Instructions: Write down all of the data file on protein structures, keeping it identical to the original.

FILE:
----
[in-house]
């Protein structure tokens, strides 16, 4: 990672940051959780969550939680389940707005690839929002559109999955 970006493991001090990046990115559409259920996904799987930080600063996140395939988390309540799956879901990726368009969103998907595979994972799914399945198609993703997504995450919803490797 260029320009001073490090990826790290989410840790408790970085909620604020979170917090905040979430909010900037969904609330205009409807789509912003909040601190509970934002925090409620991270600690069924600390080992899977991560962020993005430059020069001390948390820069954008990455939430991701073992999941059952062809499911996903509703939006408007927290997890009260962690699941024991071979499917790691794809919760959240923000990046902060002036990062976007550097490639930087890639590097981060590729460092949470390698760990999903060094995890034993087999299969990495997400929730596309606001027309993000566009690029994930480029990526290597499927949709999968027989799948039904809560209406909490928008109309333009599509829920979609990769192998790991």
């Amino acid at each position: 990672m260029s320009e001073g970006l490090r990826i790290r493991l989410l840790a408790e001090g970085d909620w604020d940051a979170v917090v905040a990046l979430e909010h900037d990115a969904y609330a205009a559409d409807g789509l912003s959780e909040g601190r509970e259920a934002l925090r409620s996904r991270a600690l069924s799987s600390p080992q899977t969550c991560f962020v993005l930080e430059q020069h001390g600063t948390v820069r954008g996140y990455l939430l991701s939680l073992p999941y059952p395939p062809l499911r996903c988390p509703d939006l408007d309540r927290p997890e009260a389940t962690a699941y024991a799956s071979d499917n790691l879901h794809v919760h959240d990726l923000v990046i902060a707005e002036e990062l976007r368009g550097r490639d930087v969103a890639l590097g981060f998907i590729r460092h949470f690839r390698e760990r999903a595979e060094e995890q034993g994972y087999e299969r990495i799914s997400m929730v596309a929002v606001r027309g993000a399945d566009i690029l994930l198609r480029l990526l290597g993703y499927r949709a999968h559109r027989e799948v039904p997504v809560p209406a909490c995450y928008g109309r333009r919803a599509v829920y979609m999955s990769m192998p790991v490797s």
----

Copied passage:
[in-house]
């Protein structure tokens, strides 16, 4: 990672940051959780969550939680389940707005690839929002559109999955 970006493991001090990046990115559409259920996904799987930080600063996140395939988390309540799956879901990726368009969103998907595979994972799914399945198609993703997504995450919803490797 260029320009001073490090990826790290989410840790408790970085909620604020979170917090905040979430909010900037969904609330205009409807789509912003909040601190509970934002925090409620991270600690069924600390080992899977991560962020993005430059020069001390948390820069954008990455939430991701073992999941059952062809499911996903509703939006408007927290997890009260962690699941024991071979499917790691794809919760959240923000990046902060002036990062976007550097490639930087890639590097981060590729460092949470390698760990999903060094995890034993087999299969990495997400929730596309606001027309993000566009690029994930480029990526290597499927949709999968027989799948039904809560209406909490928008109309333009599509829920979609990769192998790991």
């Amino acid at each position: 990672m260029s320009e001073g970006l490090r990826i790290r493991l989410l840790a408790e001090g970085d909620w604020d940051a979170v917090v905040a990046l979430e909010h900037d990115a969904y609330a205009a559409d409807g789509l912003s959780e909040g601190r509970e259920a934002l925090r409620s996904r991270a600690l069924s799987s600390p080992q899977t969550c991560f962020v993005l930080e430059q020069h001390g600063t948390v820069r954008g996140y990455l939430l991701s939680l073992p999941y059952p395939p062809l499911r996903c988390p509703d939006l408007d309540r927290p997890e009260a389940t962690a699941y024991a799956s071979d499917n790691l879901h794809v919760h959240d990726l923000v990046i902060a707005e002036e990062l976007r368009g550097r490639d930087v969103a890639l590097g981060f998907i590729r460092h949470f690839r390698e760990r999903a595979e060094e995890q034993g994972y087999e299969r990495i799914s997400m929730v596309a929002v606001r027309g993000a399945d566009i690029l994930l198609r480029l990526l290597g993703y499927r949709a999968h559109r027989e799948v039904p997504v809560p209406a909490c995450y928008g109309r333009r919803a599509v829920y979609m999955s990769m192998p790991v490797s």